2.- After completing each level, the player will be able to redistribute or change the spells proficiency, so s/he can try different builds which can match his/her playing style. But changing proficiencies doesn't come for free: along the level the player will find mastery orbs/scrolls/jewels/... that will allow to change assigned points. One orb/scroll/jewel/... will be consumed when you reassign a mastery point. Of course, these orbs will rather easy to find, but won't be as easy as letting the player to completely rebuild the all of the proficiencies each level. The player must decide either to continue with the current build and save orbs for later, or keep doing small changes.

Now, when enemies attack, there won't be a random dice throw to check if they hit, or even for calculating damage.
Combat will be deterministic, and the way in which the player builds the character will have a lot of weight in combat.

First, the same as enemies, the player will have resistances to different schools of magic. These resistances change when the player increases the mastery of his/her magic proficiencies in each school.
For the player, resistances will be granted to the opposite school of magic that is mastered. For example, increasing Fire, will increase Cold resistance.

So, in this aspect, the game is rewarding pure builds rather than hybrid. A full fire build will be immune to ice, but will receive full damage from fire attacks.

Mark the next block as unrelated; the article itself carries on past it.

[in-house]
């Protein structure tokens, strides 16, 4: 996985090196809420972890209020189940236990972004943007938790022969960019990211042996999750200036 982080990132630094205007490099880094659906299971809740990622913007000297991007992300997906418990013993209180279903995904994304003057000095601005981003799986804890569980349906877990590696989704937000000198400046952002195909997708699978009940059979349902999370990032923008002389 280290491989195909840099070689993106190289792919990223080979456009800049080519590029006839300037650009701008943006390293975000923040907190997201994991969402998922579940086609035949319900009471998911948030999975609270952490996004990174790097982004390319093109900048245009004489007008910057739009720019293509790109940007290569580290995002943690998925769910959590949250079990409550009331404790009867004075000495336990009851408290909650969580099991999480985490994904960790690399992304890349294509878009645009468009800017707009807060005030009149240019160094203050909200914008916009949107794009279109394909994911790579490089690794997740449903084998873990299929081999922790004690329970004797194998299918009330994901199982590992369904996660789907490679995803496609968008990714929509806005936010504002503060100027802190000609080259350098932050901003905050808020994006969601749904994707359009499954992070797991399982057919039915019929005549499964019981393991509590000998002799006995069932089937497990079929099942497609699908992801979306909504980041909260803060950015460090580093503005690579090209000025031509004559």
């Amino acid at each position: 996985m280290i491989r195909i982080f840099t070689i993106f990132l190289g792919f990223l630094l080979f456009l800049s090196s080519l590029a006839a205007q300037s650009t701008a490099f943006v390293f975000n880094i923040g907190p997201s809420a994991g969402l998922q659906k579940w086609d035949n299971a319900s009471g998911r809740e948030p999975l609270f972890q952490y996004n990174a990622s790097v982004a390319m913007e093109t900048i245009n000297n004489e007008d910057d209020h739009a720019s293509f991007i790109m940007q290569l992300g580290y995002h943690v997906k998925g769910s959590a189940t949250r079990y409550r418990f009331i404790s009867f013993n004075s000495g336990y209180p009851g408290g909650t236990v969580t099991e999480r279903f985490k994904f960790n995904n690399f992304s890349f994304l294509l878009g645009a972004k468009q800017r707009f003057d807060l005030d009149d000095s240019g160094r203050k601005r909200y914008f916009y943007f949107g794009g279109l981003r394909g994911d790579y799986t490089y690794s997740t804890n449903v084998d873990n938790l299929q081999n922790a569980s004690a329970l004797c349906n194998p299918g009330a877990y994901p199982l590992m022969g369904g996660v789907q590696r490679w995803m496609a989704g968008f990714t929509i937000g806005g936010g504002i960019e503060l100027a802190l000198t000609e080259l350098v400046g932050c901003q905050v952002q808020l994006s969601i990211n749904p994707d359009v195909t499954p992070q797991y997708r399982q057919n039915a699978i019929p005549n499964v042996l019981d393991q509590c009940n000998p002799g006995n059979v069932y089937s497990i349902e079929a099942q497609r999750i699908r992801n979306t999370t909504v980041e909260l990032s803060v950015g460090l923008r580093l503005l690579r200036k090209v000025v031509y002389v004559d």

Of course, hybrid builds will have some benefit, such as buffs that slightly increase your resistance to a certain element.

Combat mechanics, as I mentioned before, will be deterministic.
Spells will deal a fixed amount of damage. Or maybe wil deal random damage in a set range, such as 10 - 20.
Spells from both, player and enemies, will always hit their target, but damage will be reduced according to resistances.

Now, how do you increase your proficiencies? I didn't thought too much about this but I have three possibilities: either give 1 proficiency point at the end of each level, OR allow the player to find "proficiency scrolls" that will increase proficiency in a certain school or magic, OR my prefered one, increase proficiency when you use spells of such school, making each time harder and harder to increase that school. Something like a experience but for each school of magic.

Now about the "mana system". There won't be "mana" as is, but rather, an "overcharge" system. Let me explain: we will have one "overcharge bar" per each school of magic. Casting spells of such school of magic will fill its corresponding bar for a certain amount (more powerfull spells will fill more). The more filled the bar is, the more powerful the spells of such school will become.